Heads up, ophthalmology coders: It's time to brush up on the rules for coding diabetic eye screenings.
CMS, the American Academy of Ophthalmology and the American Optometric Association have initiated a national diabetes eye exam program to encourage Medicare beneficiaries with diabetes to have their eyes examined.
The June 14 initiative comes from Medicare's increased emphasis on diabetic eye screening as a preventive service. To make sure your reimbursements are easy to swallow, here's a closer look at coding these preventive tests.
CPT Coding the Exam
Diabetics have an amplified risk for developing vision problems due to the instability of their blood sugar levels and should therefore receive eye exams at least once annually plenty of incentive to hone your diabetic screening coding.
If the exam takes the form of a consultation at another physician's request, typically the patient's primary-care physician, you should bill a consultation code, 99241-99245. To document consultations correctly, remember the three R's: There must be a Request for consult, a Rendered opinion, and a written Report.
Should you perform a comprehensive exam without a request for a consultation, you can use eye code 92004 or 92014 or an office visit E/M code (9920x-9921x).
Because the three major ophthalmic manifestations of diabetes are diabetic retinopathy, cataracts and glaucoma, it is sometimes necessary to code for special ophthalmological services used to diagnose a manifestation accurately.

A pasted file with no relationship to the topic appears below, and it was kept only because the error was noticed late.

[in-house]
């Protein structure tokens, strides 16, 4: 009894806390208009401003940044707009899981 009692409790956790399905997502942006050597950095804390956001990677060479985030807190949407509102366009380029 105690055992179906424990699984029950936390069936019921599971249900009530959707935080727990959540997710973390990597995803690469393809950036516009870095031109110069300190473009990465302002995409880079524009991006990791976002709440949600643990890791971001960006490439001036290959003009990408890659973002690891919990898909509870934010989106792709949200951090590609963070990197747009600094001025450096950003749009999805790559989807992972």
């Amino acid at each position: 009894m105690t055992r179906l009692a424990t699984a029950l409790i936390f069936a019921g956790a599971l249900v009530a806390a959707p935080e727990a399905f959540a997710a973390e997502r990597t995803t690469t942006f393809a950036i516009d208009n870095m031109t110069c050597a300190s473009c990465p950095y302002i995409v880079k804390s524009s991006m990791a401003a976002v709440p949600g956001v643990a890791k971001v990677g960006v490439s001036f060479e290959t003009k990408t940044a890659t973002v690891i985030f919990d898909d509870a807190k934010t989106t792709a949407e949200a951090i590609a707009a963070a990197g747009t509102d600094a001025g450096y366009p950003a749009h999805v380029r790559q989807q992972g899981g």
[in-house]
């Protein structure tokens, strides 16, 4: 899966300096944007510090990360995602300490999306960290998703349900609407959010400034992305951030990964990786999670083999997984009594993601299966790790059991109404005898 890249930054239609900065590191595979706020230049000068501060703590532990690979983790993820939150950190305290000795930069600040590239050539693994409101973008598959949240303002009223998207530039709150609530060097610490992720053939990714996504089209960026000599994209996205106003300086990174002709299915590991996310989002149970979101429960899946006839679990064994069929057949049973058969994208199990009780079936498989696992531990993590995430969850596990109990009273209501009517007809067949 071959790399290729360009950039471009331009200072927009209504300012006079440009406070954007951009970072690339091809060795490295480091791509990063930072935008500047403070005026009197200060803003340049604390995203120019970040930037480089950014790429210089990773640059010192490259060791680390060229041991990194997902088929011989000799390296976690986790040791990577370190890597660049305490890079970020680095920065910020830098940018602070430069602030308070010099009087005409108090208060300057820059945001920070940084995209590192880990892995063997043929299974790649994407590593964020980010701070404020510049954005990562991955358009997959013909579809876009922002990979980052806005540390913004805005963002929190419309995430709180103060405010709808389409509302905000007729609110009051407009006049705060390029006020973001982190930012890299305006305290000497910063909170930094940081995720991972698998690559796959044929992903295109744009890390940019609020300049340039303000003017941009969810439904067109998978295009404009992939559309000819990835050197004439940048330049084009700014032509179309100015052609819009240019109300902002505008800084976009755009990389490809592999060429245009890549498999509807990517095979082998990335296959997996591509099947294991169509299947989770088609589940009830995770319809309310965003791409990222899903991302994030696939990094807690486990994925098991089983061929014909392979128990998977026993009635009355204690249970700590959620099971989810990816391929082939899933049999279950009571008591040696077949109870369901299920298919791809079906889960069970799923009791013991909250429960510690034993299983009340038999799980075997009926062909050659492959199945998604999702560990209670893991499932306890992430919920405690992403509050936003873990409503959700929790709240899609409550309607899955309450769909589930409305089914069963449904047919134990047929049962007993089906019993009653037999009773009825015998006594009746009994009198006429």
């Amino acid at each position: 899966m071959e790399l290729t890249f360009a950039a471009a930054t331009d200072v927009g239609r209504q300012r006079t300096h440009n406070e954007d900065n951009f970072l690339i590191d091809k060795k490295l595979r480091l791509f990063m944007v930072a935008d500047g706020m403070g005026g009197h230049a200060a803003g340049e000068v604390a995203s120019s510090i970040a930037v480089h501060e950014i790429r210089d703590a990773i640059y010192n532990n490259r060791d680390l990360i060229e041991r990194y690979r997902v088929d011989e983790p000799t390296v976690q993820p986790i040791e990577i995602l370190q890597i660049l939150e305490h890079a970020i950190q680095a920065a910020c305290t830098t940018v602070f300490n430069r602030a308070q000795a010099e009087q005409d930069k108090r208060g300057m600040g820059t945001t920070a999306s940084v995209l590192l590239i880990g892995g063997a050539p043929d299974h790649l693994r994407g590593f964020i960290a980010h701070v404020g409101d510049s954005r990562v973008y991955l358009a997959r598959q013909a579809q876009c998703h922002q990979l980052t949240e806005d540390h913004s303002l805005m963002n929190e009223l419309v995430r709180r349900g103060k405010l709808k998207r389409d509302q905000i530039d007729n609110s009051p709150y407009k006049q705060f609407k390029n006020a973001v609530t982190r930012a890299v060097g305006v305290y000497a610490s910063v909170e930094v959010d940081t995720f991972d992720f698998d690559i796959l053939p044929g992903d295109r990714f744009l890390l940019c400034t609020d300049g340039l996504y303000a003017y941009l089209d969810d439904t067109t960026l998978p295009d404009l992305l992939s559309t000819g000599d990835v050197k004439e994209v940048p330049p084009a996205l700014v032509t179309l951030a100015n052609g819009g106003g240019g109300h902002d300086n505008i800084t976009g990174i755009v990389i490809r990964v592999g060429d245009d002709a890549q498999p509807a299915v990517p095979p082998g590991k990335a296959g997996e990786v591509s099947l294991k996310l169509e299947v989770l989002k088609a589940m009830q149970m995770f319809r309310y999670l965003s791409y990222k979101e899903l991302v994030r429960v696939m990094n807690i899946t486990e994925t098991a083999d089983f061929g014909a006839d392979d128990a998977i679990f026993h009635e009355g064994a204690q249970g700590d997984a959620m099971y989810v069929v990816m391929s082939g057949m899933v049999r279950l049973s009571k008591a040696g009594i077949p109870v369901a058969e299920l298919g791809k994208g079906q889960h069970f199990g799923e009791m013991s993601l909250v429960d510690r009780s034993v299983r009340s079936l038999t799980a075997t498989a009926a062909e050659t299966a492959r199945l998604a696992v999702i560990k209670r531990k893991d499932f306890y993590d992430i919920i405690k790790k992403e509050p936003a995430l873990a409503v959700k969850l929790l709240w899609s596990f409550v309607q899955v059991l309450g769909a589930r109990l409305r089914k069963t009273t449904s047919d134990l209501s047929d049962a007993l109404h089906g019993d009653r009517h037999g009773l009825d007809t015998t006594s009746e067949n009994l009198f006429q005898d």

For example, a physician may have to perform an extended ophthalmoscopy (EO) to examine and document a patient's retina. Unlike a routine ophthalmoscopy, an extended ophthalmoscopy, 92225 or 92226, requires specific medical necessity that must be documented and indicated by the diagnosis codes. Detailed drawings must be documented with notations of the pathology in exact locations by clock hour.
CMS has set no national guidelines for the drawing requirements. Nor are there specific requirements for documenting the extent of retinopathy a patient is experiencing, says Michael J. Yaros, MD, a practicing ophthalmologist based in Runnemede, N.J. "Verbal descriptions, simple diagrams, extended ophthalmoscopy, or fundus photography with or without fluorescein angiography may be used, depending on circumstances."
But many local Medicare carriers have specific requirements for EO drawings. Some, for example, expect documentation of examination of the ora serrata by scleral depression to ensure proper reimbursement for the procedure. Others require color drawings or drawings of a certain size. Ask your local Medicare carrier if it has a local medical review policy (LMRP) that specifies drawing requirements.
When the ophthalmologist requests fundus photographs when performing EOs, be sure to ask your carrier for its EO and fundus photograph billing policy. Some payers have an LMRP that does not permit billing both on [...]